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  • Writer's pictureHirokazu Kobayashi

Research: Is it bad to be ranked second?*

Updated: 6 days ago

Hirokazu Kobayashi

CEO, Green Insight Japan, Inc.

Professor Emeritus and Visiting Professor, University of Shizuoka


High intelligence and curiosity are innate human traits that lead to the pursuit of research. This pursuit inevitably leads to competition, especially in areas tied to military and financial gain, though not limited to those areas. Here are a few notable examples: Frederick Banting and Charles Best discovered insulin in 1921, but at about the same time, Nicolae Paulescu was conducting similar research independently. Paulescu's results were published almost simultaneously with Banting and Best's, causing controversy, but ultimately, Banting and Best's contributions were widely recognized. When James Watson and Francis Crick discovered the double helix structure of DNA in 1953, Rosalind Franklin and Maurice Wilkins conducted similar research. In particular, Franklin's X-ray diffraction data played a crucial role in Watson and Crick's model. From the late 1950s to the 1960s, Oliver Sacks and Irwin Aldof conducted research demonstrating dopamine's importance. Sacks' clinical research had a significant impact, but other researchers made similar discoveries simultaneously, leading to a race to establish treatments.


The simultaneous development of similar research topics is inevitable. Modern scientific research is based on technological methodologies. Once a method is developed, several researchers may apply it to unsolved problems simultaneously. In the 1970s, techniques for cloning DNA fragments and determining DNA sequences advanced, leading to an explosion of understanding of the genetic background of many biological activities. Beginning in 1983, I spent nearly two years studying plant gene expression as a postdoctoral fellow at Harvard University. Much biological activity can be explained in terms of protein function. In the photosynthetic reaction, organisms use sunlight to synthesize sugars from atmospheric carbon dioxide; the enzyme that fixes the carbon dioxide is called Rubisco. This enzyme consists of sixteen units that must be assembled correctly to form an active structure. How this assembly process occurs has been a mystery. In 1985, as an assistant professor at Nagoya University, I led an effort to solve this problem. Using E. coli, a model microorganism unrelated to photosynthesis, we expressed the genes for these subunits and successfully formed an active sixteen-unit structure. Excited, I wanted to publish our findings in Nature, a leading scientific journal. However, the editors informed us that a similar paper was scheduled for publication, so our work was published in another rapid communication journal. Later, I moved to the University of Shizuoka. In 1997, we were the first to elucidate the DNA sequence of the "sigma factor," essential for regulating Rubisco gene expression in photosynthesis. This achievement was published in the Proceedings of the National Academy of Sciences, where many Nobel Prize-winning studies appear. This research was conducted simultaneously in four laboratories worldwide, creating a competition.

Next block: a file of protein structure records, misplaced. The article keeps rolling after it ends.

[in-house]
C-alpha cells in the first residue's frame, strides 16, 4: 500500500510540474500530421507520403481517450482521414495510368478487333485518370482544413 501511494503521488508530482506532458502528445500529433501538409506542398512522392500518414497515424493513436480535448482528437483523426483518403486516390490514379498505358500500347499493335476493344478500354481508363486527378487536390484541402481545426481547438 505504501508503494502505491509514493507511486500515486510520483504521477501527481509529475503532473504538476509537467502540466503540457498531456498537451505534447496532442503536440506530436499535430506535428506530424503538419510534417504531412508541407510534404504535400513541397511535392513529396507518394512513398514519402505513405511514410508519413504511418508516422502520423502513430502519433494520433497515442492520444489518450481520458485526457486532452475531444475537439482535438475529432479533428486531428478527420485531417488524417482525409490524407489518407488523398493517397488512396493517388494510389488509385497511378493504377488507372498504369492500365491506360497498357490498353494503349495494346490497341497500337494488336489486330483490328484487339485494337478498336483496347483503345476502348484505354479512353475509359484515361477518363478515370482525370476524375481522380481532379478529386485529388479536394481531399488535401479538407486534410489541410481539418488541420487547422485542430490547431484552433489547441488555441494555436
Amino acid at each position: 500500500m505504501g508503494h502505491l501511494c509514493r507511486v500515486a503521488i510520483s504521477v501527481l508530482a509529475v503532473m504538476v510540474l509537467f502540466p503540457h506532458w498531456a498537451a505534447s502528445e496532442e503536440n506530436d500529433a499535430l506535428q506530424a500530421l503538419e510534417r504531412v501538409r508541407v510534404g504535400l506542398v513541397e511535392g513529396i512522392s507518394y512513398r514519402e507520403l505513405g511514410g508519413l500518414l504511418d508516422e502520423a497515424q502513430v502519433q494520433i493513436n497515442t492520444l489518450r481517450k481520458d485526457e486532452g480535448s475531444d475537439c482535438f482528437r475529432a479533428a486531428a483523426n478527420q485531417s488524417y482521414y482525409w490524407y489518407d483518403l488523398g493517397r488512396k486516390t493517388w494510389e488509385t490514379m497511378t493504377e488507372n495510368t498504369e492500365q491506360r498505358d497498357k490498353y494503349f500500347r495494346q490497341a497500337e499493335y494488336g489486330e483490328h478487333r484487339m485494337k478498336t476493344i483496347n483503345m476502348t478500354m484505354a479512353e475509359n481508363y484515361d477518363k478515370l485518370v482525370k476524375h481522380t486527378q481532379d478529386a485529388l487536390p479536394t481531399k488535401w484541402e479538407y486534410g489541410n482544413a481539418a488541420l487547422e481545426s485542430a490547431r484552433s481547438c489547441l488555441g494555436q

Watson and Crick are almost divine for researchers like me who study genes and their expression mechanisms. Their achievements, along with Wilkins, earned them the Nobel Prize in Physiology or Medicine in 1962. Watson later became director of the Cold Spring Harbor Laboratory in New York. This lab holds frequent research meetings, and Watson (nicknamed Jim) occasionally makes impromptu appearances at the famous outdoor wine parties. I met him twice. Crick, on the other hand, was a fellow at the Salk Institute in San Diego, California. When I visited the Salk Institute, I was shown a car with a "DNA" license plate that belonged to Crick. Watson's uninhibited nature is believed to have led to his outstanding achievements, and because of this, the world has often criticized his subsequent actions and statements. I hear that Watson, now 96, is still in good health.

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